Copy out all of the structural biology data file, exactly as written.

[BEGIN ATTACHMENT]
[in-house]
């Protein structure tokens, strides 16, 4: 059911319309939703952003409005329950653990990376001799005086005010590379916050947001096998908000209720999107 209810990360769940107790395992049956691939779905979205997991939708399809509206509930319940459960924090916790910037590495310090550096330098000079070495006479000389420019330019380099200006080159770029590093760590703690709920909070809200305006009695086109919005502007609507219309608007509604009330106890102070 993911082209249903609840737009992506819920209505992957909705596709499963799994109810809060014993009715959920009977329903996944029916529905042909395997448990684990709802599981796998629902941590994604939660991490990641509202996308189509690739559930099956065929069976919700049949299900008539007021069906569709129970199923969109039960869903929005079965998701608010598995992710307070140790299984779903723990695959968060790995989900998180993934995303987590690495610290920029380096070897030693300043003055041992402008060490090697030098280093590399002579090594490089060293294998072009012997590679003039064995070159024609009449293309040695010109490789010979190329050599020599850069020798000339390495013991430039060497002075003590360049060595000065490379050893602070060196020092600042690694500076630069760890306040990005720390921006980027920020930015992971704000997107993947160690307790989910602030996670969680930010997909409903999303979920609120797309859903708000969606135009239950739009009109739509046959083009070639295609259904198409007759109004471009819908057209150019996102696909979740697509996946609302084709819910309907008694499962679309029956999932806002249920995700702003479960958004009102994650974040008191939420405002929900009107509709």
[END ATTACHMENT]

[in-house]
């Protein structure tokens, strides 16, 4: 059911319309939703952003409005329950653990990376001799005086005010590379916050947001096998908000209720999107 209810990360769940107790395992049956691939779905979205997991939708399809509206509930319940459960924090916790910037590495310090550096330098000079070495006479000389420019330019380099200006080159770029590093760590703690709920909070809200305006009695086109919005502007609507219309608007509604009330106890102070 993911082209249903609840737009992506819920209505992957909705596709499963799994109810809060014993009715959920009977329903996944029916529905042909395997448990684990709802599981796998629902941590994604939660991490990641509202996308189509690739559930099956065929069976919700049949299900008539007021069906569709129970199923969109039960869903929005079965998701608010598995992710307070140790299984779903723990695959968060790995989900998180993934995303987590690495610290920029380096070897030693300043003055041992402008060490090697030098280093590399002579090594490089060293294998072009012997590679003039064995070159024609009449293309040695010109490789010979190329050599020599850069020798000339390495013991430039060497002075003590360049060595000065490379050893602070060196020092600042690694500076630069760890306040990005720390921006980027920020930015992971704000997107993947160690307790989910602030996670969680930010997909409903999303979920609120797309859903708000969606135009239950739009009109739509046959083009070639295609259904198409007759109004471009819908057209150019996102696909979740697509996946609302084709819910309907008694499962679309029956999932806002249920995700702003479960958004009102994650974040008191939420405002929900009107509709």